All hands needed on deck for post-hurricane recovery – WB Meeting hears

Statement on High Level Meeting on Recovery and Resilience in the Caribbean

The participants highlighted the need for a response involving all partners, including regional organizations, development partners, private sector, national Governments and civil society, to leverage comparative advantages for building resilience to disasters in highly vulnerable small-island states, as extreme weather events have added to their existing economic vulnerabilities. The contribution of the private sector will also be critical, offering both resources and expertise.
Washington, October 13th, 2017– Leaders and representatives of CARICOM countries and territories, and international partners, including the international financial institutions, and the representatives of territories in the region, convened (Friday) in a high-level round table on recovery and resilience in the Caribbean hosted by the World Bank Group (WBG), as part of the WBG-IMF Annual Meetings.

During the discussion, participants examined the impact of and recovery from the destructive hurricanes that struck the Caribbean in September, reviewed the instruments available for disaster risk management and response, and considered the need to innovate further in order to address the long-term challenges and strengthen resilience of affected islands.

Participants expressed solidarity and support to the affected islands and communities, and reaffirmed their commitment to working together to build back better and in a more resilient way, following the devastation caused by hurricanes Irma and Maria. They highlighted the need to ensure active engagement of communities, especially women, in the recovery and reconstruction process, as well as the importance of putting in place building standards that will mitigate the impact of future extreme weather events. The participants also noted the importance of making progress on the World Bank’s Small States Roadmap which proposes various initiatives to promote resilience of small states. (more…)

Caribbean storms show urgency of rethinking aid for small island states

Aftermath of Hurricane Irma in Tortola, BVIs (Photo via OECS)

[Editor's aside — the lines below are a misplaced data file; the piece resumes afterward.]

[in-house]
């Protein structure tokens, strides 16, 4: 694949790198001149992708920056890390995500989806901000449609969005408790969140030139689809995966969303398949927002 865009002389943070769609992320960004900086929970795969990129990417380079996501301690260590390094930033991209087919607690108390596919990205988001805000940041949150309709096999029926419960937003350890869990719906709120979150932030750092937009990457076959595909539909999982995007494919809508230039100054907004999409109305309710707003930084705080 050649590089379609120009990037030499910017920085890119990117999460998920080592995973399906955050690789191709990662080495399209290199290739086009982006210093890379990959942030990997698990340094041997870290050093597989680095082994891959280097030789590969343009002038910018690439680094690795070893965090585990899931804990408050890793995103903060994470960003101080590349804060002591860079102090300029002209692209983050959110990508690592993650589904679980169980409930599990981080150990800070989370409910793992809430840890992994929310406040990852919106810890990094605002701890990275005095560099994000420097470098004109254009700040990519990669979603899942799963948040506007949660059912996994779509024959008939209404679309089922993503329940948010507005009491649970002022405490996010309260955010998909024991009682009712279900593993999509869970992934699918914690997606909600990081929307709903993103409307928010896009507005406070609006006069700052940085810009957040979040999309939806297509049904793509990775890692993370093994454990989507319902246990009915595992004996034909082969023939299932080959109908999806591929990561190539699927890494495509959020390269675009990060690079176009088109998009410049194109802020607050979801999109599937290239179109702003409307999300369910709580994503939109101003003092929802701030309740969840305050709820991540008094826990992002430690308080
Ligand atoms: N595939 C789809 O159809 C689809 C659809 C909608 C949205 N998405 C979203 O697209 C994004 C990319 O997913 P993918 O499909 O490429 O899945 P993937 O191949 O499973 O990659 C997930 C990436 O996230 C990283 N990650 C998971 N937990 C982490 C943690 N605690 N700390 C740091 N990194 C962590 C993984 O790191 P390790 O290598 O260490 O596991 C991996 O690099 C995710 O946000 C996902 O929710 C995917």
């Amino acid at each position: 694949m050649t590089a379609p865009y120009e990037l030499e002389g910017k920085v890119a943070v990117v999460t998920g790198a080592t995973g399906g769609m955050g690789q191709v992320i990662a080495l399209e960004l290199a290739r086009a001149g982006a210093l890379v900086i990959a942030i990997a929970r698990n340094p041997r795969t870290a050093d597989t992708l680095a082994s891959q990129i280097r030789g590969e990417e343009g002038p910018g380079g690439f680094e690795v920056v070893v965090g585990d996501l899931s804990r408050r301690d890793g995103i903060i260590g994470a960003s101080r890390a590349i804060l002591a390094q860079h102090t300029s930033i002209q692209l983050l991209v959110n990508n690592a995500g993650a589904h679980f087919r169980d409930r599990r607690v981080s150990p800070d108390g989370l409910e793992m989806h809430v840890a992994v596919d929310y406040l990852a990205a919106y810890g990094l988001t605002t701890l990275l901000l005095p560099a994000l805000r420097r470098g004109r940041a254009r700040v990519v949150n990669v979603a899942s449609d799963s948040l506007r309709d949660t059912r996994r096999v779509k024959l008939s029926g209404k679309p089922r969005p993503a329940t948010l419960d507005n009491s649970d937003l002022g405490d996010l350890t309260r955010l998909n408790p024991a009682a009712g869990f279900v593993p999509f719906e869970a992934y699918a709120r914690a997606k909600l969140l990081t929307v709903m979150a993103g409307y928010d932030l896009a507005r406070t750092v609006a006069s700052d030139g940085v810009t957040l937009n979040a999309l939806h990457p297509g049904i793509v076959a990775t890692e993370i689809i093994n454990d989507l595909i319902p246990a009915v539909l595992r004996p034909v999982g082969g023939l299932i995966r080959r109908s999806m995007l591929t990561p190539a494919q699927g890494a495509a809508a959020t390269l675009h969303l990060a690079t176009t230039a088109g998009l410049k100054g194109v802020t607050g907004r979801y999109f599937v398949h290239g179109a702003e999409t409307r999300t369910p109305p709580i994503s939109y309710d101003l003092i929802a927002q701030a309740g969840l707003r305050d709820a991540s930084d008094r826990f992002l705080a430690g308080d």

Aftermath of Hurricane Irma in Tortola, BVIs (Photo via OECS)

A series of devastating storms in the Caribbean has highlighted the vulnerability of small island states, where a single hurricane can undo years of development and plunge prosperous households into poverty from one day to the next.

Hurricane Irma turned 90 percent of homes on Barbuda to rubble and left financial losses of USD 100-200 million. Hurricane Maria has knocked out power to the entire US territory of Puerto Rico.

For most developed countries, a natural disaster triggers action from national governments to provide emergency relief and compensation – witness the recent emergency spending provided by the US Congress following Hurricanes Harvey and Irma. But unlocking emergency funds is not always straightforward for small island developing states, not all of which have easy access to capital markets. Small island states often have high public debt ratios and insurance coverage among households and businesses can be limited.

Grenada is still paying the consequences of being hit successively in 2004 and 2005 by Hurricanes Ivan and Emily. Estimated losses amounted to 200 percent of gross domestic product, and Grenada is still in “debt distress” according to the International Monetary Fund. The Cook Islands are still subject to austerity measures under a 1998 debt restructuring agreement prompted by the reconstruction costs that followed Cyclone Martin two decades ago.